Congregational office bearers
As Philippians 2 sets the tone, being an office bearer in a local congregation:
- is a call to service not promotion
- is a privilege not a prize
- confers responsibility not power
- is a task for a season not a right for life
Every congregation has a Kirk Session and every Kirk Session must appoint a session clerk. It is quite common practice for there to be joint session clerks where two people share the work. Sometimes the split is functional – one does the minutes and admin, while the other tends to the "fuzzier" tasks of relating to the wider congregation. Sometimes, the two people simply take turns, so that all the work is covered.
The formal part of a session clerk’s "job" is focused on the Kirk Session meeting – assisting the minister (or interim moderator) in drawing up the agenda, ensuring that the meeting is called properly, taking the minute of the meeting and following up any correspondence required. However, at the heart of being a good session clerk are healthy relationships. This is one of the most pivotal – and potentially most helpful – volunteer roles in the life of a parish church.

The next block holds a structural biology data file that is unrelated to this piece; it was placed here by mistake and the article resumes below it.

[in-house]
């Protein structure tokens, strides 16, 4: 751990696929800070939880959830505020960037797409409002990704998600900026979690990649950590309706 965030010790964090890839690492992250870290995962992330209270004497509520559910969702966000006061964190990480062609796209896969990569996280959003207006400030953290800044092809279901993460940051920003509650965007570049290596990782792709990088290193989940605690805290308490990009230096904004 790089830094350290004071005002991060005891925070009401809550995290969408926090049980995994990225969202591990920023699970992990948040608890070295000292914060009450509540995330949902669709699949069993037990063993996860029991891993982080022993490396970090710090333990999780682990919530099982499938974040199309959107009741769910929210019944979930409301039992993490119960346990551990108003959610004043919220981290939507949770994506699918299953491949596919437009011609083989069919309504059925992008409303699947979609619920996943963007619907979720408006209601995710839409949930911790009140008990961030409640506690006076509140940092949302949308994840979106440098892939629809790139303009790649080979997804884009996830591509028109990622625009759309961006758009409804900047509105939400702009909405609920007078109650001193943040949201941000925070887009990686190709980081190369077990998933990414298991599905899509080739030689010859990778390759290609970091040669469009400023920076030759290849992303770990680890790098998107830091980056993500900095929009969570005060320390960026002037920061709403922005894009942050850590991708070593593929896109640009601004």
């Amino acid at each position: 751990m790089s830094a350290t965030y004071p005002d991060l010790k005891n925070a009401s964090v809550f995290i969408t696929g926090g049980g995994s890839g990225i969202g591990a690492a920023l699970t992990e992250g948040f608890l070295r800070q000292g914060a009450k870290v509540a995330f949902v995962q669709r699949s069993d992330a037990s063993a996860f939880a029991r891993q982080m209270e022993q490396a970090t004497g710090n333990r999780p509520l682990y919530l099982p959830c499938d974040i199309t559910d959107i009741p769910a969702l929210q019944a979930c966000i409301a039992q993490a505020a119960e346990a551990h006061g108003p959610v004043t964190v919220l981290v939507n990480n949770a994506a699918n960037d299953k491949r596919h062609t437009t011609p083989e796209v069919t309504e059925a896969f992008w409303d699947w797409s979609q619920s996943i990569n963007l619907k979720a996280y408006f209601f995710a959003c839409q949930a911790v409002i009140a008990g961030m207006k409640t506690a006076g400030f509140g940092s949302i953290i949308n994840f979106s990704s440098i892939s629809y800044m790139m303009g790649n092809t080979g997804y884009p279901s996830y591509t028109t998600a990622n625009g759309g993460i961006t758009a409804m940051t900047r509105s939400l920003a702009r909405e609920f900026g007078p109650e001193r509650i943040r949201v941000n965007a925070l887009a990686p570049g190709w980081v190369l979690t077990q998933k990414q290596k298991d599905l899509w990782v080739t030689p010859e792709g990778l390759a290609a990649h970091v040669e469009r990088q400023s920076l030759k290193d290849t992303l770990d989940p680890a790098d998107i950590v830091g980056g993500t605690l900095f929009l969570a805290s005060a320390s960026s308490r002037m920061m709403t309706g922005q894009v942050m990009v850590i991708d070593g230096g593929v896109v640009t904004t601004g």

Every congregation needs to appoint a treasurer. This is done by the financial court, which under the Unitary Constitution or in parishes quoad omnia is the Kirk Session and under the Model Constitution is the Congregational Board. The treasurer looks after the congregation's money by ensuring that:
- offerings are recorded and banked
- bills and dues are paid
- annual accounts are prepared
- the appropriate “court” is kept informed about the financial situation of the congregation
- tax is recovered from HMRC under Gift Aid provisions
Sometimes, there is both a treasurer, who does the book-keeping, and a finance convener, who works with a team looking at more strategic issues such as budgeting. It is also common to have a Gift Aid convener who ensures that this method of giving is promoted and properly recorded and that claims for tax recovery are made regularly.
Clerk to the Congregational Board
Where a congregation operates under the Model Constitution, there is a Congregational Board which is responsible for the financial and property interests of the congregation. The Board needs to appoint a Clerk. The appointee need not be a member of the Board, but must be a member of the congregation.
The "job" is to make preparations for Board meetings, work with the chairperson (not necessarily the minister) on the agenda, ensure that a minute is taken, and follow up appropriate communications. While the formal task is that of minute clerk and record keeper, the person appointed should keep up to date with good practice in terms of caring for church buildings and accounting for church monies.